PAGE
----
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Your guide to the MPs leaving the commons this year



It’s time to say goodbye to some MPs – following the upcoming election, they will be leaving their well-worn commons seats.

Here’s a look at just a few of those who have called time on their political lives.

The defiant one

Dame Louise Ellman, 74, MP for Liverpool Riverside since 1997

Dame Louise Ellman (Bruce Adams/ANL/Shutterstock)

Labour has had to answer serious questions about anti-Semitism. A consequence of which is the exit from its ranks of Dame Louise Ellman, a Jewish, quietly effective MP. Harriet Harman called Ellman’s departure ‘very sad news’. ‘A party that permits anti-Jewish racism to flourish cannot be called anti-racist,’ Ellman said sorrowfully as she bid farewell.

The one-term wonder

Bill Grant, 68, Conservative MP for Ayr, Cannock and Cumnock since 2017

Grant was in local politics before snatching his seat from the SNP. What makes him tick? Who knows? It’s fair to say he didn’t make a huge mark on the Commons during his five minutes there.

The grandee

Ken Clarke, 79, MP for Rushcliffe since 1970

Kenneth Clarke (James Veysey/Shutterstock)

He has seen 10 prime ministers come and go and held numerous cabinet posts, serving as chancellor of the exchequer from 1993 to 1997. Now, with the Conservative Party spinning away from him, it’s finally time to call it a day. The rapturous reaction by fellow MPs to his last ever PMQs speech, paying tribute to departing speaker John Bercow, shows just how popular he was in the Commons.

The centrist

Tom Watson, 52, MP for West Bromwich East since 2001

Tom Watson (George Cracknell Wright/Shutterstock)

Watson made his name as a Gordon Brown bully boy. After Corbyn became leader, Watson was elected as his deputy. Despite numerous attempts to turf him out by Corbyn’s far-Left allies, Watson refused to resign his post, leaving him isolated as one of the few centrists remaining in the party’s senior leadership. He maintains that his decision to stand down was ‘personal, not political’.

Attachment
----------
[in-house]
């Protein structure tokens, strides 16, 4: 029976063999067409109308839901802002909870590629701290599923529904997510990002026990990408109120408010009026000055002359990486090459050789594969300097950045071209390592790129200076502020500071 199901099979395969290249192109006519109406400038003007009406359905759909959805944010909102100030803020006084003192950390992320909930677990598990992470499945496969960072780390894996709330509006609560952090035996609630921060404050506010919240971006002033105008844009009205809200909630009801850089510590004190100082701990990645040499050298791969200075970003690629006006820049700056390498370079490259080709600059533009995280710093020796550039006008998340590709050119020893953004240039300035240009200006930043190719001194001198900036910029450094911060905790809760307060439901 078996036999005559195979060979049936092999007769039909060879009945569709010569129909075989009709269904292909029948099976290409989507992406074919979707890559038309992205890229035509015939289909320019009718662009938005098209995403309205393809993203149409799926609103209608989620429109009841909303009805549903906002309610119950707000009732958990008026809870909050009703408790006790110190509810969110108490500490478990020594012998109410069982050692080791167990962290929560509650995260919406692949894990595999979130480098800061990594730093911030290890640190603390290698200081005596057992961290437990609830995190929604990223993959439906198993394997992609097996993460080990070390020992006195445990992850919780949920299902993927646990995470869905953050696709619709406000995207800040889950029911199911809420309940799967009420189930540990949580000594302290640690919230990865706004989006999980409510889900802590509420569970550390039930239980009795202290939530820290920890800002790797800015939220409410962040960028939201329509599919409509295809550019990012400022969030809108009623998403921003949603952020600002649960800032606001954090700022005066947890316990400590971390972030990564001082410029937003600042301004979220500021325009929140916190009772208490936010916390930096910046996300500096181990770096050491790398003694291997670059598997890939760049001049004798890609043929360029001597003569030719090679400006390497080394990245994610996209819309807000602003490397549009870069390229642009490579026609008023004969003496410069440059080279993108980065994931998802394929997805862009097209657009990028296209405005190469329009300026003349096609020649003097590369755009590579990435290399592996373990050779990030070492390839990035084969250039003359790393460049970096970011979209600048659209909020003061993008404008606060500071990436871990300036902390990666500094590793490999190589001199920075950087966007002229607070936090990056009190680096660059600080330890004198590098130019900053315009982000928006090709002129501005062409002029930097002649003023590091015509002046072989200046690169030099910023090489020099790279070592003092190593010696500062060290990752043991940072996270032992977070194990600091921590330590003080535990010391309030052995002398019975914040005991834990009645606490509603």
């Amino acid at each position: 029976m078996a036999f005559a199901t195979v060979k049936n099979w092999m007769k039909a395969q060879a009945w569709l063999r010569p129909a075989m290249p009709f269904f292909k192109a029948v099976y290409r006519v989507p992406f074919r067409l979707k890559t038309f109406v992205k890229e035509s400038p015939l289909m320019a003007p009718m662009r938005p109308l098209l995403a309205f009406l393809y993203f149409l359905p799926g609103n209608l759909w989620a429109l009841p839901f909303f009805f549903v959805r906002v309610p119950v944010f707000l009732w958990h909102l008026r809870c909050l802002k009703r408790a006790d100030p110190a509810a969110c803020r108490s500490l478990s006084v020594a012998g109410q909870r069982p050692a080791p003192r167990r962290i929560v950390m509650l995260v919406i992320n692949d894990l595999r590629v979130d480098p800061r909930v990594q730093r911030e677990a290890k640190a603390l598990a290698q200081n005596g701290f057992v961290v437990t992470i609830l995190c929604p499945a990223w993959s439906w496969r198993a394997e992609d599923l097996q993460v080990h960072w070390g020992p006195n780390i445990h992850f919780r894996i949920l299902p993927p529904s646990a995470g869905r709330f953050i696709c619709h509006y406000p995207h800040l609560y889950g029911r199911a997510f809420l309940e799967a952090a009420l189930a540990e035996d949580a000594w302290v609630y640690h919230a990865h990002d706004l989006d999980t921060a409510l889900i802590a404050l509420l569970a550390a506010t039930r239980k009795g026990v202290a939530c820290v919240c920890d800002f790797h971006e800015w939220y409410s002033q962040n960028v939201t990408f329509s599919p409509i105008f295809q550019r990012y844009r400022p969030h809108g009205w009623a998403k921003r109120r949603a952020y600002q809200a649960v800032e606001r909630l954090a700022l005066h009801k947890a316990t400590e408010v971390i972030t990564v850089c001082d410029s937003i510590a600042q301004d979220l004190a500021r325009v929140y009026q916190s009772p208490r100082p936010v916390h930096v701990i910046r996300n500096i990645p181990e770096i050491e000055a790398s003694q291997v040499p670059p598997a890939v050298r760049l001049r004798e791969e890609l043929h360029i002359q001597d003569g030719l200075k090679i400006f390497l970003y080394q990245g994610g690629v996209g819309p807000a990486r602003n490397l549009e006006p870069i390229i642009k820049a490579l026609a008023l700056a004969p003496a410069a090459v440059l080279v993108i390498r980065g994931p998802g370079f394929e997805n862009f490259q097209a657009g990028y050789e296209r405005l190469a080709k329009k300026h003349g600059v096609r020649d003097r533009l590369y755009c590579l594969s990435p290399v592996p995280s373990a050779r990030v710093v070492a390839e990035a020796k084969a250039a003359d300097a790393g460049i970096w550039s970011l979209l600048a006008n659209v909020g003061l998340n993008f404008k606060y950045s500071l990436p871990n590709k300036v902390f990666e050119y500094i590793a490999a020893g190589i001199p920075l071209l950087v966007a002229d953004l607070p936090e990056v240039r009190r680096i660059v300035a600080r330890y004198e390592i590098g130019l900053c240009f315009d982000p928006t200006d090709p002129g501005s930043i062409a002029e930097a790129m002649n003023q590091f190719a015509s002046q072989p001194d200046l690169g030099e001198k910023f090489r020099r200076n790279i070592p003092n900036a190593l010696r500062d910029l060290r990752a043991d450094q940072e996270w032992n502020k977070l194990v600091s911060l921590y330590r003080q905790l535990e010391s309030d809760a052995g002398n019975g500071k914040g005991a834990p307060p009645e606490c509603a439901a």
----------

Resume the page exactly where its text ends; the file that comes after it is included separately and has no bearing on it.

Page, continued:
The one who got away

Amber Rudd, 56, MP for Hastings and Rye since 2010

She was once the future of the Tory Party, ascending to one of the great offices of state as Home Secretary faster than any MP since the Second World War. Plummy-voiced but accessible, school marmish without being patronising, even a misstep over the Windrush scandal couldn’t hold her back and she returned to the cabinet as work and Pensions Secretary in 2018. But like many One Nation Tories, Rudd has decided life under Boris is not for her.  

The not so lamented

Keith Vaz, 63, MP for Leicester East since 1987

Were it not for the election, the former Labour minister would currently be serving a six-month suspension from the Commons. Yet it is a sign of Vaz’s hubris that he initially didn’t rule out standing again, perhaps trusting voters would overlook the small matter of him boasting to male prostitutes about having unprotected sex and offering to provide them with cocaine. 



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